In line with the noir tradition, nothing is revealed until it has to be, and there are no giveaways. Bobby isn't a detective, as he frequently has to point out, and maybe he's not quite smart enough.
The opening scenario is that Bobby is an advocate on earth for dead souls, and has to plead in front of a heavenly judge against a demonic advocate - and the result will be a soul to suffer eternal damnation, heaven, or purgatory with the prospect of eventual heaven: and the rules are strict.
Then souls start vanishing, and Bobby is tied into the story, which involves a conspiracy linking both heaven and hell. That's all the plot I'm going to give away, and it gets complex.
The book is long; the edition I read was over 400 pages. There's plenty of action, some sex (this is adult, not young adult), although I felt it did lag a little in the middle, and wasn't moving forward fast enough for me - largely because it wasn't clear what the significance of the various events and revelations was.
I have read Tad Williams more traditional fantasies in the past, but a long time ago. I liked them well enough then, and this change of style works well for him. I enjoyed it a lot; he made the heaven and angels theme seem far more realistic and genuine than I have found in other books in this sub-genre. I will be watching out for the next in the series, and plan to back fill on some of the fantasies I skipped over.
I chose 'The Dirty Streets of Heaven' because of the intriguing product description and it looked as though it would be a fun read, I wasn't disappointed. Bobby Dollar is an angel who spends most of his time in a 'meat' body down on Earth. He is an advocate, pleading for the souls of the newly deceased and trying to make a better case than the opposition; even though sometimes the best he can hope for is getting them a spot of time in purgatory. The fun starts when a soul goes missing, who is responsible, how could such a thing happen? Then more souls go missing and the high ups on both sides get increasingly worried. Meanwhile Bobby is being chased by demons who believe that he has something, this 'something' appears to be valuable but Bobby has no idea what it is or who has it. Heaven and hell have kept an uneasy truce going but the disappearing souls and the 'something' threaten to upset the balance.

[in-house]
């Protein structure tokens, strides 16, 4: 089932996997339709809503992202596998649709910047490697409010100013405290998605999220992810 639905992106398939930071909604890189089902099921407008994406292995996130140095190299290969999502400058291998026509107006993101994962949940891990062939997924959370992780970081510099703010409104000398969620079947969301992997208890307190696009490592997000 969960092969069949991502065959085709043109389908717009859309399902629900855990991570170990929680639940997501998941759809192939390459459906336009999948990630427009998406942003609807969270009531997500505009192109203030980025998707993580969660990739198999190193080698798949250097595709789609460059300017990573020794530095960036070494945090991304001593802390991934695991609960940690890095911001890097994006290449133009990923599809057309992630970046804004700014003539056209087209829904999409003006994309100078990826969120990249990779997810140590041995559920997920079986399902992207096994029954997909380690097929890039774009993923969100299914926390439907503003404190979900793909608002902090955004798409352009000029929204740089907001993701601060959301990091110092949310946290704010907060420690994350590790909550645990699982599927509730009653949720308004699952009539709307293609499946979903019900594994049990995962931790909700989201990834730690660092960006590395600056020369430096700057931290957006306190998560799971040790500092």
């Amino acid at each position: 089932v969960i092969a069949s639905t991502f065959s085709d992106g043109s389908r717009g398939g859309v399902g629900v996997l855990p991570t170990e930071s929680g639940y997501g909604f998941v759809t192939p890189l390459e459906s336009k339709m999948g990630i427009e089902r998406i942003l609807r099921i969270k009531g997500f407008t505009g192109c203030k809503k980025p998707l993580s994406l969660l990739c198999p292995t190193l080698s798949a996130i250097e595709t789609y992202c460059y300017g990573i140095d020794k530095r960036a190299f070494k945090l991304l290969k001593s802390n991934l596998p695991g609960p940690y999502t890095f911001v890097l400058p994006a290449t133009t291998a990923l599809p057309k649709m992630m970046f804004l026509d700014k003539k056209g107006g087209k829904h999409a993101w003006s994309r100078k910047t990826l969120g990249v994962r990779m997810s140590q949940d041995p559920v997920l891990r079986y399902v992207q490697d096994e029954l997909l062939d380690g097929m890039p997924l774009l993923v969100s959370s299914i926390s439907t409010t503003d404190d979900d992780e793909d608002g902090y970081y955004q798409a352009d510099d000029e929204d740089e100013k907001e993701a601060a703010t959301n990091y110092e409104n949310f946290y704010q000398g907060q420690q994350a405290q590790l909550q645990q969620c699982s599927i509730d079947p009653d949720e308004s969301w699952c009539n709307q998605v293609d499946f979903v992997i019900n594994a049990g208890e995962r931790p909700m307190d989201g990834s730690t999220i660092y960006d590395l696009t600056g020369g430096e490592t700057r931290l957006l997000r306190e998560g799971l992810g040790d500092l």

At heart this is a hard-boiled detective novel where the characters just happen to be angels and demons, there is even a classic femme fatal in the guise of The Countess of Cold Hands. Even if you don't usually read fantasy but are a fan of classic hard-boiled American crime fiction then you might well enjoy this one. It is inventive and fun with a cast of very unusual characters. The writing style is engaging and although a few of the references to American culture escaped me it didn't spoil the reading experience. It should particularly appeal to fans of 'The Dresden Files' - Jim Butcher and 'The Night Watch Saga' - Sergei Lukyanenko.
Tad Williams' novel has the most unlikely protagonist I've ever met - ex-member of the angelic equivalent of special forces, now a defender of souls and part-time gumshoe. Let me explain... Bobby Dollar (stupid name, that I assume is a nod to the 1940s noir thrillers that this tries to emulate) defends souls. When people die, his job is to defend them at their own personal judgement day, opposed by a demon prosecutor. When souls fail to show up for judgement, something is clearly wrong, and Bobby has to investigate. It's not that simple, of course, one of the Dukes of Hell has decided he has something stolen from him and puts a hit out on him, and Bobby (of course) falls in love with one of the demons (cue for some hot sex, ho ho ho).